Vol. 8, No. 1 April 2004
Lost in Translation
 Two Americans "stuck" in a high-class hotel in Tokyo meet and, over the course of a week, share food and drink, existential quandaries, a couple karaoke renditions of the Sex Pistols and Roxy Music, and a non-conjugal night in bed. Thus is the simple plotline of Sofia Coppola's second feature film. Lost in Translation continues some of the brooding of her earlier Virgin Suicides, but here Coppola offers more ways out, more possibilities for coping with life's transitions. Even so, the ritual mechanisms for these passages are far from orthodox, and the subtle creativity of the film is exquisite.
 The two main characters, Bob (Bill Murray) and Charlotte (Scarlett Johansson), create a curious chemistry between them, with the relationship ranging from father-daughter to fellow tourists to lovers. Both, significantly, are at turning points in their lives. Bob is middle-aged with a wife of many years back in the States who occasionally phones and, as they plan to remodel their house, FedExes carpet samples to him in Tokyo. Charlotte is somewhere between graduation from university (a philosophy major at Yale), and life in the workaday world indicative of adulthood in the U.S. For the time being she is in Tokyo as a tagalong to her celebrity photographer husband (Giovanni Ribisi). Despite their age difference of thirty or so years, both Bob and Charlotte are stuck having to handle their life's passages alone, without the help of their legally intimate partners.
 Charlotte wanders Tokyo alone like a flaneuse, seeking to soak in the contradictory affects of bright lights and Buddhist temples and yet, in a telling phone conversation with a friend back home, not being able to feel anything. She has gone to Japan for something of a wanderjahr (or maybe just a wanderwoche), though is unable to exert any control over the stimuli she receives in her wandering. Bob, on the other hand, generally sticks to the hotel's bar, being too well trod of other countries and tired in life to attempt the cultural translation work necessary to venture into the streets. But as the two grow more intimate they begin to experience the city together, lost, but at least lost together. With continual visual and verbal references to Buddhism in the background, they each seem to quest for answers to their own existential koans, though only with the aid of each other as fallen and frail masters.
 The city of Tokyo is really the third main character and Lost in Translation becomes one of those films where the setting itself takes on an almost sublime subjectivity. While handheld cameras are often used to make a film appear more subjective, here the focus does not stay steady as the object of the gaze overpowers the subjective viewpoint. Viewers are offered many point-of-view shots of the urban anxieties and attractions from inside taxis, and given more intimate perspectives inside Tokyo-dwellers' apartments, nightclubs, and restaurants. Coppola's, and cinematographer Lance Acord's, eyes for the city match a fascination many western filmmaker's have had with Japan's capital city. Several of the scenes almost precisely mimic scenes from Wim Wenders (Tokyo-ga and Until the End of the World) and Chris Marker (Sans Soleil), other films depicting westerners lost in Tokyo. Taken together, such scenes begin to beg the question as to what it is about that hybrid Japanese city--at the border of west and east, past and present--that overwhelms the modern western filmmaker to the point of making the camera almost incapable of agency.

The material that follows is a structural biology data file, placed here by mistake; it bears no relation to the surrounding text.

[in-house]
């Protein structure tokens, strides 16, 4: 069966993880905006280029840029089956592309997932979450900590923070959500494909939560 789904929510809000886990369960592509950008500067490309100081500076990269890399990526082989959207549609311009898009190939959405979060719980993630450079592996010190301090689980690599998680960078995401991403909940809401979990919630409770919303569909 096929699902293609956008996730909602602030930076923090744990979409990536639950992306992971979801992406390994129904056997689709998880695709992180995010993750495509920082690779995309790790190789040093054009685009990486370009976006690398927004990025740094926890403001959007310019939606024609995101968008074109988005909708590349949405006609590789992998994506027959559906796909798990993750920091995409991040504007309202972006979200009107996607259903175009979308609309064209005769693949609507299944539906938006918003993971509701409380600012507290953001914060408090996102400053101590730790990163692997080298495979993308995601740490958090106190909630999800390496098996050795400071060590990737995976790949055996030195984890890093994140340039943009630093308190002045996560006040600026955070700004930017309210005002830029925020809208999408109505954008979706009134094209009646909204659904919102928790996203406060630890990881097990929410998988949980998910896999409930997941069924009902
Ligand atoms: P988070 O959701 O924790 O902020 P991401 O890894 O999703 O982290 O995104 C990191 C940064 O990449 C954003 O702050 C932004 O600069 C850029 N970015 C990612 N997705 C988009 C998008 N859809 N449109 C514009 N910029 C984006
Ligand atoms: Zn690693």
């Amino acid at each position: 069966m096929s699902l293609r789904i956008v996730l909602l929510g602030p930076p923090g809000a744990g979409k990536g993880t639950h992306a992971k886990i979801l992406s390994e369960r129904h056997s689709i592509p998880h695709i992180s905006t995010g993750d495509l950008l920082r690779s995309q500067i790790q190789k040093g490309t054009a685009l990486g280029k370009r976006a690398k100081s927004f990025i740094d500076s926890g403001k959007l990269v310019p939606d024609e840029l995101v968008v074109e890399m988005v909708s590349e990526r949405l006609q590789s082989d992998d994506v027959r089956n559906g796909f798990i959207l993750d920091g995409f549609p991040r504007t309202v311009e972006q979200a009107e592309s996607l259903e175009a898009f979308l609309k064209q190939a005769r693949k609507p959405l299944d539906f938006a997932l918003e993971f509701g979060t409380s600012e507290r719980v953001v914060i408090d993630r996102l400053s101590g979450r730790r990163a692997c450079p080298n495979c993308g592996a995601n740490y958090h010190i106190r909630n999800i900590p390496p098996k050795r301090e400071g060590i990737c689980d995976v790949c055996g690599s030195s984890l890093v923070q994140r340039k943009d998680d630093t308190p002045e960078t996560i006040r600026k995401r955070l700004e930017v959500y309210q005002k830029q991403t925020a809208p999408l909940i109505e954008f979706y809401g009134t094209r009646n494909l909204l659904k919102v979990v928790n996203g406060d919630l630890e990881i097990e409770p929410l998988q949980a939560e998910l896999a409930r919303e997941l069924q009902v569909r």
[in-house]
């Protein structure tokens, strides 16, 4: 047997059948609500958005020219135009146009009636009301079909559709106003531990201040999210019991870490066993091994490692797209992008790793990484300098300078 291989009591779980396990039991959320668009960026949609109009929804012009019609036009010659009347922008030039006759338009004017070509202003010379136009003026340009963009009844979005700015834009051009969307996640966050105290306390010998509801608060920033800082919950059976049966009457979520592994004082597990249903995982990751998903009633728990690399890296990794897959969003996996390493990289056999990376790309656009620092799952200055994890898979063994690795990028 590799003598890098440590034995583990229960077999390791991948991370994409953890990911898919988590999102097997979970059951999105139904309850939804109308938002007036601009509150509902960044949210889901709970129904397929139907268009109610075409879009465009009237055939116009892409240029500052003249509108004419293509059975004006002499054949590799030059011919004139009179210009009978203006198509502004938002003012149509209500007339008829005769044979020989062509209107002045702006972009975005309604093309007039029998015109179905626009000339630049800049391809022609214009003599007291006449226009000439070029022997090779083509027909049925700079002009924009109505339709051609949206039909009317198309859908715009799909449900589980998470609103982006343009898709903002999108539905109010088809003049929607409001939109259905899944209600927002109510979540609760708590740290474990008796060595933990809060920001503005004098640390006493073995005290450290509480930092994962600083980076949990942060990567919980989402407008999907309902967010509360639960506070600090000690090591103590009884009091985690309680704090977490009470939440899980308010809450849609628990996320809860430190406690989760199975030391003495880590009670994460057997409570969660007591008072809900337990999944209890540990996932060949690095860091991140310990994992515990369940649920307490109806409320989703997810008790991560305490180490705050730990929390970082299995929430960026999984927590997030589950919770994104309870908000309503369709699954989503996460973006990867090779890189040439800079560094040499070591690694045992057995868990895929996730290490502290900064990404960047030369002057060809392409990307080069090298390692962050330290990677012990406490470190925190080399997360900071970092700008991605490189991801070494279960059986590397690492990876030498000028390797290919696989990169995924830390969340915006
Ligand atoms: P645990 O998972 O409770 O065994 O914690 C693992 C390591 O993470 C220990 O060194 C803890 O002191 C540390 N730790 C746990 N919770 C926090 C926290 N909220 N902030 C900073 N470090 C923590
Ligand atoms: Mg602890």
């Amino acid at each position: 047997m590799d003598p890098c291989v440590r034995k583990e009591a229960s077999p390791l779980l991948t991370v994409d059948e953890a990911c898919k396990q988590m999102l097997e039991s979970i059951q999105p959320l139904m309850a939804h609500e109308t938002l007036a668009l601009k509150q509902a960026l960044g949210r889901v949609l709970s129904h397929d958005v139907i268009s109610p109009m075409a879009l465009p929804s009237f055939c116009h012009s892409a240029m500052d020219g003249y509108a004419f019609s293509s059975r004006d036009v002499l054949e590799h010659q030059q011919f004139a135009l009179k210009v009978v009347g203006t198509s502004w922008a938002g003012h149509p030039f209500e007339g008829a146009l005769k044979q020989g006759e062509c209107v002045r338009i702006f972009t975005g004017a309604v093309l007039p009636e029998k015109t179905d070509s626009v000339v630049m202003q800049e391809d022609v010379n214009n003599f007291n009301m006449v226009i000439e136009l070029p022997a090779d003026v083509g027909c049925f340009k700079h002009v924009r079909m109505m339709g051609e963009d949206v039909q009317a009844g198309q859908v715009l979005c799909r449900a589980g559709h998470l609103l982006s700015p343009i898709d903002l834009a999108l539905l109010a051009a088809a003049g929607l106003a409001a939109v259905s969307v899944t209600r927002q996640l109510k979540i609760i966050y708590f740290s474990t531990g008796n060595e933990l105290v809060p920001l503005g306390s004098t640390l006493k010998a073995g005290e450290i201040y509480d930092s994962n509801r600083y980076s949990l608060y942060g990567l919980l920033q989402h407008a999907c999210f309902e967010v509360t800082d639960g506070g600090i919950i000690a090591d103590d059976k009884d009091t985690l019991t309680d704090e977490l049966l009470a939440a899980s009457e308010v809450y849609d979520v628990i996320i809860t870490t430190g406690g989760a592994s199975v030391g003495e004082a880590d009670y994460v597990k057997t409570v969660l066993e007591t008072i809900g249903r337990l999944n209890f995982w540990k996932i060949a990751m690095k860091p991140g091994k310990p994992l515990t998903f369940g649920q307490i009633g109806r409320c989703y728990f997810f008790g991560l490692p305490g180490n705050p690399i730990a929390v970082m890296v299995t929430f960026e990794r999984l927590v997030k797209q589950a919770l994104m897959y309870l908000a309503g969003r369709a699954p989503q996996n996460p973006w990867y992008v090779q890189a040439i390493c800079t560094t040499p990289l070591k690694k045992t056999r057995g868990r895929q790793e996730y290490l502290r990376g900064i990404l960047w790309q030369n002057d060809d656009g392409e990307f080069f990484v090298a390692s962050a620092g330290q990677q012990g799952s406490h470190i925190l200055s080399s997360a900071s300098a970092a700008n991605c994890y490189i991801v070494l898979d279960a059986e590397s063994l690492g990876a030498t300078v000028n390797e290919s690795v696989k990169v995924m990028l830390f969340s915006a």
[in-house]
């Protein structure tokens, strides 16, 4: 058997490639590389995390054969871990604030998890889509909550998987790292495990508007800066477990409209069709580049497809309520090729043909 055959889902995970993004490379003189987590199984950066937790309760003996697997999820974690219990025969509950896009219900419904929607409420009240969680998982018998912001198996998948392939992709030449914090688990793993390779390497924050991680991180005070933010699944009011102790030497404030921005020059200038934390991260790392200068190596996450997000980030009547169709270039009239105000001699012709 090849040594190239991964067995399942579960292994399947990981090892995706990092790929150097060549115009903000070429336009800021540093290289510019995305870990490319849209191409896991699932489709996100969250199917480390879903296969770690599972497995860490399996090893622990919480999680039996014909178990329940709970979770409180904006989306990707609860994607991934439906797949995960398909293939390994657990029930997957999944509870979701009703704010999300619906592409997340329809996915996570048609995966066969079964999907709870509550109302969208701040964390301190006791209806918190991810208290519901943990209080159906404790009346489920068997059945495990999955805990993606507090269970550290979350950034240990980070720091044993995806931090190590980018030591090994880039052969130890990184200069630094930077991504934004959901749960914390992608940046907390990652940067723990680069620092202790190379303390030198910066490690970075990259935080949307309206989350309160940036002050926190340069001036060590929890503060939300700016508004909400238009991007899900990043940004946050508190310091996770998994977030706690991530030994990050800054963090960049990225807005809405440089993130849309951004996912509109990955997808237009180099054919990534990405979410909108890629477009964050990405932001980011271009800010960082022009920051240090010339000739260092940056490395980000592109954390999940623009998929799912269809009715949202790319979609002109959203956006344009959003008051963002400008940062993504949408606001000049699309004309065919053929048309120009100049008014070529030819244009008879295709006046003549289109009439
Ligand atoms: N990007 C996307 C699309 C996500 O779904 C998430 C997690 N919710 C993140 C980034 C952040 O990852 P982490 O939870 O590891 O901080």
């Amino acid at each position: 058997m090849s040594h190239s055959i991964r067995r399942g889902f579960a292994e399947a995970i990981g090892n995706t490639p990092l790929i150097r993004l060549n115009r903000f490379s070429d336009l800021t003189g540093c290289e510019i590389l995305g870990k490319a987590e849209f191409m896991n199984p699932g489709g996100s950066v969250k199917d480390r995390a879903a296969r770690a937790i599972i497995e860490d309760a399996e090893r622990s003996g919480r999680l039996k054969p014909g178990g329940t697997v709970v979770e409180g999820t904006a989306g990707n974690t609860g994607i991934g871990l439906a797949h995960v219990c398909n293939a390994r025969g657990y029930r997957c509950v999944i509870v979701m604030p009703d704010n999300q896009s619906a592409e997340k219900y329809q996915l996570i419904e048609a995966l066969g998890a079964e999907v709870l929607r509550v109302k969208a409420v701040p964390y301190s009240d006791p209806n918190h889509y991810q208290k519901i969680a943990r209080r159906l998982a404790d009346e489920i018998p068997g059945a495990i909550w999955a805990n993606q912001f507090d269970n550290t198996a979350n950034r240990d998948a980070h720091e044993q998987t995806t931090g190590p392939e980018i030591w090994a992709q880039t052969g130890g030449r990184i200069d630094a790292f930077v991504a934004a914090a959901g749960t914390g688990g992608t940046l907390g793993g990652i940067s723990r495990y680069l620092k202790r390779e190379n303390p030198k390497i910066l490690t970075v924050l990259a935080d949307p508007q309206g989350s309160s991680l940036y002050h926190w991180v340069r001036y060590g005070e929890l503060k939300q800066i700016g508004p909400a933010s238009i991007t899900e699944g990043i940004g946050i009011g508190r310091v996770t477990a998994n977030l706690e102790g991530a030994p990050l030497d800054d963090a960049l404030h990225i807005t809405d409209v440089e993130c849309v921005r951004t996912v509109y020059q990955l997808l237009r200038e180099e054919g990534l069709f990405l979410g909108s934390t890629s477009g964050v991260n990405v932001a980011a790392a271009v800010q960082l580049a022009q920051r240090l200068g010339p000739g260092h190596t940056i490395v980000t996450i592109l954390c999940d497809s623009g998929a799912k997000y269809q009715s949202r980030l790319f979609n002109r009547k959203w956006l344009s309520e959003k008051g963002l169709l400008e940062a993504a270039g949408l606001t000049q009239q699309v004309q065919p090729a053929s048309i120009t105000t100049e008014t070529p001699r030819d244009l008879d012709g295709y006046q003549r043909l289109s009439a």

This leaves Lost in Translation open to a charge of "orientalism," and there have been striking criticisms of the film because it keeps Japanese characters at a real distance (and, honestly, the "lip my stockings" scene was probably a bit gratuitous). While the charge of exoticizing is not completely inaccurate, it must be stressed that the point of view is emphatically that of Bob and Charlotte, two persons lost in another world. To bring more specificity, more character development, to the Japanese characters would have been to sacrifice Bob and Charlotte's personal disorientation. In other words, the exoticism was more existential than cultural. On one hand, it could have been set anywhere; on another it could only have been Tokyo. Mixed with the metaphor of being "lost in translation," and filmically followed through with a lack of subtitles to tell English-speaking viewers what the Japanese characters are saying, there are no human Japanese characters here, only Tokyo itself, a city that speaks louder than any character in the film.
 Ultimately, the eponymous "translation" is not a linguistic one, but refers to the points of transition for each character in their lives. Bob and Charlotte are lost people, living out a classic example of what Victor Turner referred to as "liminality": neither here nor there, in and out of time, and potentially dangerous. They are jet-lagged, tired, without their status quo partners, at transitional periods in life. In the end, what Lost in Translation shows is we humans' abiding need for ritual, and for the liberation that only comes through involvement with the communitas, even when it is transitory and spontaneous.
 Wonderfully ironic, the closing scene between the couple occurs (as one expects from films in which potential lovers meet in foreign locales) in the rain as Murray heads to the airport. But their whispered, hidden words leave the viewer with their own koan.
Journal of Religion and Film 2004
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